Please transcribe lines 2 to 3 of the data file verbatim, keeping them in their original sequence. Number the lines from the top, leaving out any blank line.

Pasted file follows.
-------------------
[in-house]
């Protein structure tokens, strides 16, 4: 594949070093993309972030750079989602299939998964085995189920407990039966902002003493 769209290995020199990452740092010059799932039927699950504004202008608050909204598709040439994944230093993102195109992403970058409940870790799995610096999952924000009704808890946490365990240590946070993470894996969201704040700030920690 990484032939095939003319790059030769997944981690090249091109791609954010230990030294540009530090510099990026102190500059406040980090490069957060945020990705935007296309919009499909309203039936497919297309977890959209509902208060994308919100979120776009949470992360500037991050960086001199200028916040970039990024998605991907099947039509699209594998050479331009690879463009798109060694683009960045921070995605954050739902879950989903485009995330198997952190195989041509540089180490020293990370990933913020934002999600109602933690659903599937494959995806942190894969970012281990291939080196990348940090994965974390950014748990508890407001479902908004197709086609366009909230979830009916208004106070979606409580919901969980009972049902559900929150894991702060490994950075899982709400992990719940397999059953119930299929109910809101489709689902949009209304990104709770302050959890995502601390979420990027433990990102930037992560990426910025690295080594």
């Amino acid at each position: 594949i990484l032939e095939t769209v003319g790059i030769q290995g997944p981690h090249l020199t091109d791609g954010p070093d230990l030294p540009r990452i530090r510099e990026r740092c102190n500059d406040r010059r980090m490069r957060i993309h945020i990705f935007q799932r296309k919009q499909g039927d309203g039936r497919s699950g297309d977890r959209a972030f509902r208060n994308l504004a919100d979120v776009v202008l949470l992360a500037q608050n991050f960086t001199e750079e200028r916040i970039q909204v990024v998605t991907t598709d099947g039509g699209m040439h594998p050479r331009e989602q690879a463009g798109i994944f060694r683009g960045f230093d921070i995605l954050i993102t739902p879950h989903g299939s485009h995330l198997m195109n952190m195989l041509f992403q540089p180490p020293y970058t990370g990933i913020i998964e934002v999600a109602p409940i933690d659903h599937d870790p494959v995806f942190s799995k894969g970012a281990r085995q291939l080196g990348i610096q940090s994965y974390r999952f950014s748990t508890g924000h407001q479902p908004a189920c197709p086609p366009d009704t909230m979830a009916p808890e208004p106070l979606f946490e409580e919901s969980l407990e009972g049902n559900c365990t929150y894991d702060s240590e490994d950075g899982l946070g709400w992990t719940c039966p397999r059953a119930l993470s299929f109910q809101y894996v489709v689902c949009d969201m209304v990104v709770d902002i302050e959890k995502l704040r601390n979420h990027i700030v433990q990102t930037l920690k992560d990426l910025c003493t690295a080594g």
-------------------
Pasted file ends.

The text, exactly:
């Protein structure tokens, strides 16, 4: 594949070093993309972030750079989602299939998964085995189920407990039966902002003493 769209290995020199990452740092010059799932039927699950504004202008608050909204598709040439994944230093993102195109992403970058409940870790799995610096999952924000009704808890946490365990240590946070993470894996969201704040700030920690 990484032939095939003319790059030769997944981690090249091109791609954010230990030294540009530090510099990026102190500059406040980090490069957060945020990705935007296309919009499909309203039936497919297309977890959209509902208060994308919100979120776009949470992360500037991050960086001199200028916040970039990024998605991907099947039509699209594998050479331009690879463009798109060694683009960045921070995605954050739902879950989903485009995330198997952190195989041509540089180490020293990370990933913020934002999600109602933690659903599937494959995806942190894969970012281990291939080196990348940090994965974390950014748990508890407001479902908004197709086609366009909230979830009916208004106070979606409580919901969980009972049902559900929150894991702060490994950075899982709400992990719940397999059953119930299929109910809101489709689902949009209304990104709770302050959890995502601390979420990027433990990102930037992560990426910025690295080594």
């Amino acid at each position: 594949i990484l032939e095939t769209v003319g790059i030769q290995g997944p981690h090249l020199t091109d791609g954010p070093d230990l030294p540009r990452i530090r510099e990026r740092c102190n500059d406040r010059r980090m490069r957060i993309h945020i990705f935007q799932r296309k919009q499909g039927d309203g039936r497919s699950g297309d977890r959209a972030f509902r208060n994308l504004a919100d979120v776009v202008l949470l992360a500037q608050n991050f960086t001199e750079e200028r916040i970039q909204v990024v998605t991907t598709d099947g039509g699209m040439h594998p050479r331009e989602q690879a463009g798109i994944f060694r683009g960045f230093d921070i995605l954050i993102t739902p879950h989903g299939s485009h995330l198997m195109n952190m195989l041509f992403q540089p180490p020293y970058t990370g990933i913020i998964e934002v999600a109602p409940i933690d659903h599937d870790p494959v995806f942190s799995k894969g970012a281990r085995q291939l080196g990348i610096q940090s994965y974390r999952f950014s748990t508890g924000h407001q479902p908004a189920c197709p086609p366009d009704t909230m979830a009916p808890e208004p106070l979606f946490e409580e919901s969980l407990e009972g049902n559900c365990t929150y894991d702060s240590e490994d950075g899982l946070g709400w992990t719940c039966p397999r059953a119930l993470s299929f109910q809101y894996v489709v689902c949009d969201m209304v990104v709770d902002i302050e959890k995502l704040r601390n979420h990027i700030v433990q990102t930037l920690k992560d990426l910025c003493t690295a080594g």